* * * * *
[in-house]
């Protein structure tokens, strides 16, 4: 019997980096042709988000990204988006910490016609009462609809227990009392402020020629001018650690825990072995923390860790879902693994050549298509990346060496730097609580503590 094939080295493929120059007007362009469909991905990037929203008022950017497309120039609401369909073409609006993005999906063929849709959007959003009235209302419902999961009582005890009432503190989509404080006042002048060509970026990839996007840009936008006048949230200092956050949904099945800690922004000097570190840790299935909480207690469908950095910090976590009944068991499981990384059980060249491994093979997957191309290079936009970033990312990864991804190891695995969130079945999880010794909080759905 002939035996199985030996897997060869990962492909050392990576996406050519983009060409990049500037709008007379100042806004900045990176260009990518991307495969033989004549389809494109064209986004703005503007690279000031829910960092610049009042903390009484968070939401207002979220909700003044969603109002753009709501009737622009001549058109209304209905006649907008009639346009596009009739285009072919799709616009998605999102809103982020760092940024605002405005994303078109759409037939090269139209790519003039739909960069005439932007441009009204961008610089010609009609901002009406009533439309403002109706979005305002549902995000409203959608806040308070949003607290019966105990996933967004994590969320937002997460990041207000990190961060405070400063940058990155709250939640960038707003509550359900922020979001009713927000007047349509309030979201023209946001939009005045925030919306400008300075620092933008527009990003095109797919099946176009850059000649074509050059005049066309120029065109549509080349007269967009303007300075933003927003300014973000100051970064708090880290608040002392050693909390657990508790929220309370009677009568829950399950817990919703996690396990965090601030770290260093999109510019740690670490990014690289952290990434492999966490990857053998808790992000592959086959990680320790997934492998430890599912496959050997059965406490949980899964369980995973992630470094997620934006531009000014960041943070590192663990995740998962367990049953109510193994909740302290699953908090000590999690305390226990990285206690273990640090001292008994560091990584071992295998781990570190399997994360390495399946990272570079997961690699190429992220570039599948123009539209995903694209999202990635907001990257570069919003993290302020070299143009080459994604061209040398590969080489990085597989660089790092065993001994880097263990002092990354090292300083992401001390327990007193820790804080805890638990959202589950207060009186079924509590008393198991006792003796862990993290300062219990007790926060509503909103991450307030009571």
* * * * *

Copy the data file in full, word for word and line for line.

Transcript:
[in-house]
């Protein structure tokens, strides 16, 4: 019997980096042709988000990204988006910490016609009462609809227990009392402020020629001018650690825990072995923390860790879902693994050549298509990346060496730097609580503590 094939080295493929120059007007362009469909991905990037929203008022950017497309120039609401369909073409609006993005999906063929849709959007959003009235209302419902999961009582005890009432503190989509404080006042002048060509970026990839996007840009936008006048949230200092956050949904099945800690922004000097570190840790299935909480207690469908950095910090976590009944068991499981990384059980060249491994093979997957191309290079936009970033990312990864991804190891695995969130079945999880010794909080759905 002939035996199985030996897997060869990962492909050392990576996406050519983009060409990049500037709008007379100042806004900045990176260009990518991307495969033989004549389809494109064209986004703005503007690279000031829910960092610049009042903390009484968070939401207002979220909700003044969603109002753009709501009737622009001549058109209304209905006649907008009639346009596009009739285009072919799709616009998605999102809103982020760092940024605002405005994303078109759409037939090269139209790519003039739909960069005439932007441009009204961008610089010609009609901002009406009533439309403002109706979005305002549902995000409203959608806040308070949003607290019966105990996933967004994590969320937002997460990041207000990190961060405070400063940058990155709250939640960038707003509550359900922020979001009713927000007047349509309030979201023209946001939009005045925030919306400008300075620092933008527009990003095109797919099946176009850059000649074509050059005049066309120029065109549509080349007269967009303007300075933003927003300014973000100051970064708090880290608040002392050693909390657990508790929220309370009677009568829950399950817990919703996690396990965090601030770290260093999109510019740690670490990014690289952290990434492999966490990857053998808790992000592959086959990680320790997934492998430890599912496959050997059965406490949980899964369980995973992630470094997620934006531009000014960041943070590192663990995740998962367990049953109510193994909740302290699953908090000590999690305390226990990285206690273990640090001292008994560091990584071992295998781990570190399997994360390495399946990272570079997961690699190429992220570039599948123009539209995903694209999202990635907001990257570069919003993290302020070299143009080459994604061209040398590969080489990085597989660089790092065993001994880097263990002092990354090292300083992401001390327990007193820790804080805890638990959202589950207060009186079924509590008393198991006792003796862990993290300062219990007790926060509503909103991450307030009571």